The Recovery Act certainly could have benefited from more thorough examination. The provision that allowed AIG executives to collect millions of dollars in bonuses was one of those last‐minute amendments that a regularized, mandatory public review process could have caught.
The Obama administration can choose any definition of “emergency” it wants if it just commits to publishing it on Whitehouse.gov in a prominent place. Putting it in the “five‐day review” section of the site will commit the administration to using a definition that passes the smell test — and to abide by it. Let the public be the judge on the “emergency” question.
Another question is when the five‐day clock should start. At one point the White House posted a copy of the SCHIP legislation while it was still in Congress, hoping to meet the five‐day pledge that way. This did not pass muster. The White House also tried to post the Recovery Act early.
The natural point to start the clock is at presentment, which is the distinct, constitutional step in the legislative process when Congress presents a bill to the president that both houses have approved. As they pass through the House and Senate, bills change. Last‐minute amendments, in particular, are a hive of troublesome legislative behavior. The spirit of President Obama’s pledge was to give the American public an opportunity to review and comment on the relevant version of legislation. This is the version presented to the president. The five‐day count should begin at presentment.
There is reason to hope that the president will deliver on his transparency promise and change how legislation is handled for the better. In early February, the White House blog reported that the five‐day policy would be implemented in full soon. In mid‐February, White House Press Secretary Robert Gibbs said, “We are working out a series of procedures to ensure that … people do have five days to look at the legislation that’s been passed by Congress before it’s signed into law. We’re working through the technicalities of how that happens and we’ll get a process together.”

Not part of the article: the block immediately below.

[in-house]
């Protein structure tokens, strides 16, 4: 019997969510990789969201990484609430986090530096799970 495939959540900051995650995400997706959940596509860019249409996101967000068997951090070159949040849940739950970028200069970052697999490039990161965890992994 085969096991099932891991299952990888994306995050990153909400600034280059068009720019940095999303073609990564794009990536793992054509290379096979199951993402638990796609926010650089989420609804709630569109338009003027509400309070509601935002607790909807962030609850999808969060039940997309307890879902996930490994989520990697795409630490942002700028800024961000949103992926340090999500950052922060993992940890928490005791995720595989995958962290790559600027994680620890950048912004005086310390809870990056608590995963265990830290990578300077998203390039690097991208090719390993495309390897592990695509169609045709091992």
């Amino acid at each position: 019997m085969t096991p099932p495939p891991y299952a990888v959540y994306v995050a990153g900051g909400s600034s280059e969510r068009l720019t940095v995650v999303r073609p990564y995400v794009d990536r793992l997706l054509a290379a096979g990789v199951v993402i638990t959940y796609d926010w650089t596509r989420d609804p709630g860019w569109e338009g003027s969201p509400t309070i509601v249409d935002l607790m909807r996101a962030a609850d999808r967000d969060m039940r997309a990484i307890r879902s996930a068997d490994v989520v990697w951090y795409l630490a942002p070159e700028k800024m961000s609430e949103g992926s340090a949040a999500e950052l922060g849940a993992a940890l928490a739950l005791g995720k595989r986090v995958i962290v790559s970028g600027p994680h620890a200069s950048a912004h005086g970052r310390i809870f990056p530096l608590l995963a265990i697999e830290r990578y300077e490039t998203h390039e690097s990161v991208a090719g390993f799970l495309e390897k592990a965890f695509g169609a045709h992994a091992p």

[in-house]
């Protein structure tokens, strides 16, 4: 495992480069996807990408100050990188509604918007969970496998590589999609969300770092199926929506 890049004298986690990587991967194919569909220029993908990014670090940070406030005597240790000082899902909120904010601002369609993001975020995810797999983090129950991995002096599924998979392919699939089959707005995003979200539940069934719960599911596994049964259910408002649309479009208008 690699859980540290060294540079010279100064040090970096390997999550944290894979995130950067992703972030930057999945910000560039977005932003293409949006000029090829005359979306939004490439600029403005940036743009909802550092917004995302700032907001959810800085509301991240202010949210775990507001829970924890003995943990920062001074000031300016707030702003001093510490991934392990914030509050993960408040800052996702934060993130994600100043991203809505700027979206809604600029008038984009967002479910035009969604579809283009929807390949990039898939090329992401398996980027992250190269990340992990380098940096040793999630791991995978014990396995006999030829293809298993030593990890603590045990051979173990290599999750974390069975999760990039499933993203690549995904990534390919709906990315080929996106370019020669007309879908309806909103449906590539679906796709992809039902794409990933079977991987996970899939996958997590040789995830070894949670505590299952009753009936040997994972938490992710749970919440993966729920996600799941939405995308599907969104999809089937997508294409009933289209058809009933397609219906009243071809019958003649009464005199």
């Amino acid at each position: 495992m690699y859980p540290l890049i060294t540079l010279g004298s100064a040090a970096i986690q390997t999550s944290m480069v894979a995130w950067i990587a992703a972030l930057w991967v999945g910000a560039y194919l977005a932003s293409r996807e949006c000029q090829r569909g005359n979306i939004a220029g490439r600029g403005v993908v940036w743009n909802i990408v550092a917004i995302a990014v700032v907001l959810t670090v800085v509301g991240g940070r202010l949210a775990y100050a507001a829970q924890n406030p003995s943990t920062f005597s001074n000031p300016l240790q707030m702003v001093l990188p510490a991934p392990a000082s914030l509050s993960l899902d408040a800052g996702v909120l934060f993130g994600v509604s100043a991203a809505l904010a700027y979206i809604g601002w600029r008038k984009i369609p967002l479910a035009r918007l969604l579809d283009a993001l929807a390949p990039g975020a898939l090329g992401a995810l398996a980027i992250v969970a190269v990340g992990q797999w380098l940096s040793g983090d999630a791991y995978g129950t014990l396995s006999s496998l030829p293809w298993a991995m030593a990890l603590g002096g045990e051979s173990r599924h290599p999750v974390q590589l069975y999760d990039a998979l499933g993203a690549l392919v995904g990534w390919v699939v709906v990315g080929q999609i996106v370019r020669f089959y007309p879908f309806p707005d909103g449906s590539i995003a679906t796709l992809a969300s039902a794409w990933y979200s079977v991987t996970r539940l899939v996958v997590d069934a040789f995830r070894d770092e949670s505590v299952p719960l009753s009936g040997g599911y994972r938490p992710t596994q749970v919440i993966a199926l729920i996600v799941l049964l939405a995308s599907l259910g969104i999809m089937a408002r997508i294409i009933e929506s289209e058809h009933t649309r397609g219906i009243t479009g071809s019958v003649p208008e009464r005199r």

And an April 4 New York Times story featuring the president’s repeatedly broken promise reported: “[Obama Senior Adviser David] Axelrod said the president remained committed to openness and vowed that the government would grow more transparent. ‘Have we achieved everything we want to achieve yet? No. We’ve actually been a little preoccupied.’ ” When the panicked spending spree of recent months ends, perhaps the White House will turn to delivering on President Obama’s widely supported and frequently pledged promise.
Transparency is a matter of pan‐ideological popularity. Libertarians and limited‐government conservatives believe that transparency will reveal excesses and waste in government, suggesting that private solutions are better. Liberals believe transparency will validate government programs and root out corruption. Transparency is a win‐win bet. A functional, cleaner government is better than a dysfunctional, wasteful, and corrupt one — even to libertarians.
Rather than break a campaign promise hundreds of times over the course of his presidency, President Obama should implement his promise to post bills online for five days before signing them.